This form of mediation is available only when one of the parents has initiated an implementation process in the district court. In this case, a court decision already exists, but it has not been complied with by the other parent.
Pursuant to the Act on the implementation of decisions on child custody and right of access (619/1996), the court principally determines the mediator in cases when the implementation of a decision concerning custody or right of access has been sought from the court. The mediator is usually a psychologist familiar with child psychology, a social worker familiar with child protection or a child welfare officer. The purpose of mediation is to facilitate collaboration of the parents of the children or other interested parties with a view to ensuring the children’s well-being. The mediator arranges a meeting between the parents and talks in private with the child (or children) in order to find out their wishes and opinions, if this is possible considering the age and level of development of the child (or children). The mediator prepares a report about the mediation for the court. If the mediation does not lead to an agreement between the parents, the court gives a ruling in the case based, among other things, on the mediator’s report.
Arranging family mediation is the responsibility of the municipal social welfare boards. For contact details of municipalities, see: http://www.kunnat.net/fi/Yhteystiedot/kunta-alan-yhteystiedot/kunnat/Sivut/default.aspx
The Finnish Bar Association trains lawyers to act as mediators in family law disputes:
Court mediation is the responsibility of district courts. For the contact details of district courts, see the website of the Judicial Administration: http://oikeus.fi/tuomioistuimet/karajaoikeudet/fi/index/yhteystiedot.html
Mediation on the website of the Judicial Administration: https://oikeus.fi/fi/index/esitteet/avioliittolaki/perheasioidensovittelu.html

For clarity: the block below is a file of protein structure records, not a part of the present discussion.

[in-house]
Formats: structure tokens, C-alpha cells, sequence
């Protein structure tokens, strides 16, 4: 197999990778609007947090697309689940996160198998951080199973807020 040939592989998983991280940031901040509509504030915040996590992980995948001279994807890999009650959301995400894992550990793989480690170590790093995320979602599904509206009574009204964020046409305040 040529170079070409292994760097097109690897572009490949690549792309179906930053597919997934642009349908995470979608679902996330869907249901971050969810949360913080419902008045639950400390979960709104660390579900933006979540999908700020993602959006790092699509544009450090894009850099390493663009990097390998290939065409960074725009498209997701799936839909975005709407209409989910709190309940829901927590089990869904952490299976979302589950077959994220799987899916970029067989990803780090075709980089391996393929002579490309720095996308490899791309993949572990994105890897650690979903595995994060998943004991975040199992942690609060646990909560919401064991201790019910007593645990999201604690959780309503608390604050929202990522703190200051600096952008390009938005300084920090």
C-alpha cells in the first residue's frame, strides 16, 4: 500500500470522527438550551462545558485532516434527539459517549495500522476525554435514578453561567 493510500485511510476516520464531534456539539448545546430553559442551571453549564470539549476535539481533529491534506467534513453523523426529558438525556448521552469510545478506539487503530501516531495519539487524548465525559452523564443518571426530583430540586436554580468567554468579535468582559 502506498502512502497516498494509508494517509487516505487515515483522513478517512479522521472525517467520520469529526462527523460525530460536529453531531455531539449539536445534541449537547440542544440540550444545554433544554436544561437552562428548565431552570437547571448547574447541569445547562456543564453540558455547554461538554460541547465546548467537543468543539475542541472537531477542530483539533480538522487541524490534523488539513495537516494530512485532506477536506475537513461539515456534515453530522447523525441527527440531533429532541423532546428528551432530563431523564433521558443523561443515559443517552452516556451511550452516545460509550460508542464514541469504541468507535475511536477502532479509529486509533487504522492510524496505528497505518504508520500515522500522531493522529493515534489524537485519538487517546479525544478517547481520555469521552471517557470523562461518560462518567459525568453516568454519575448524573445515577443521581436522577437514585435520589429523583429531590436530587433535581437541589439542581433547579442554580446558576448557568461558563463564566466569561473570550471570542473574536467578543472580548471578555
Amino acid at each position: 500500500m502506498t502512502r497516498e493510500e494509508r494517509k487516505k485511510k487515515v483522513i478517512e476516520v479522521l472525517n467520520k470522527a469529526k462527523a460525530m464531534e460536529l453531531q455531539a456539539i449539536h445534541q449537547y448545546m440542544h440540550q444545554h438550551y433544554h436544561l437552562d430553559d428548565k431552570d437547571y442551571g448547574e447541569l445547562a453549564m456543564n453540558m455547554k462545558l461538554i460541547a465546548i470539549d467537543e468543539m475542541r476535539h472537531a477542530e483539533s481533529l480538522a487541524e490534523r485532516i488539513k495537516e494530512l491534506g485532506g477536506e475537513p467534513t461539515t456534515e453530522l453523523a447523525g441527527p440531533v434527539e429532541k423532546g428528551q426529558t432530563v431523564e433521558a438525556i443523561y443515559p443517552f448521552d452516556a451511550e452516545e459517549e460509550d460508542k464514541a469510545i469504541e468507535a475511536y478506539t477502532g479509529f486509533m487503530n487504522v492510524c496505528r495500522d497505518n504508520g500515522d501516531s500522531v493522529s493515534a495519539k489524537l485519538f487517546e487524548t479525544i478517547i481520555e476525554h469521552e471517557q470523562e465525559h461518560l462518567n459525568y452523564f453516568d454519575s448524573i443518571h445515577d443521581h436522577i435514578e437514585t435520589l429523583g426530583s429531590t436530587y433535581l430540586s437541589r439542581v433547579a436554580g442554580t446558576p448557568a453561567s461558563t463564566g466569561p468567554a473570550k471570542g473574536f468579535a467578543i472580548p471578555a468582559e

Ministry of Justice brochure on court mediation of custody disputes:
National Institute for Health and Welfare, Child Protection Handbook, family mediation:
Procedure for the amicable settlement of family law matters from the Finnish Bar Association:
Finnish Forum for Mediation:
Separate provisions on family mediation are included in the following Acts:
Marriage Act (234/1929):
Act on child custody and right of access (361/1983):
Act on the implementation of decisions on child custody and right of access (619/1996):
Act on mediation in civil matters and confirmation of settlements in general courts (394/2011):
The national language version of this page is maintained by the respective EJN contact point. The translations have been done by the European Commission service. Possible changes introduced in the original by the competent national authority may not be yet reflected in the translations. Neither the EJN nor the European Commission accept responsibility or liability whatsoever with regard to any information or data contained or referred to in this document. Please refer to the legal notice to see copyright rules for the Member State responsible for this page.
Member States in charge of the management of national content pages are in the process of updating some of the content on this website in the light of the withdrawal of the United Kingdom from the European Union. If the site contains content that does not yet reflect the withdrawal of the United Kingdom, it is unintentional and will be addressed.
Last update: 08/02/2018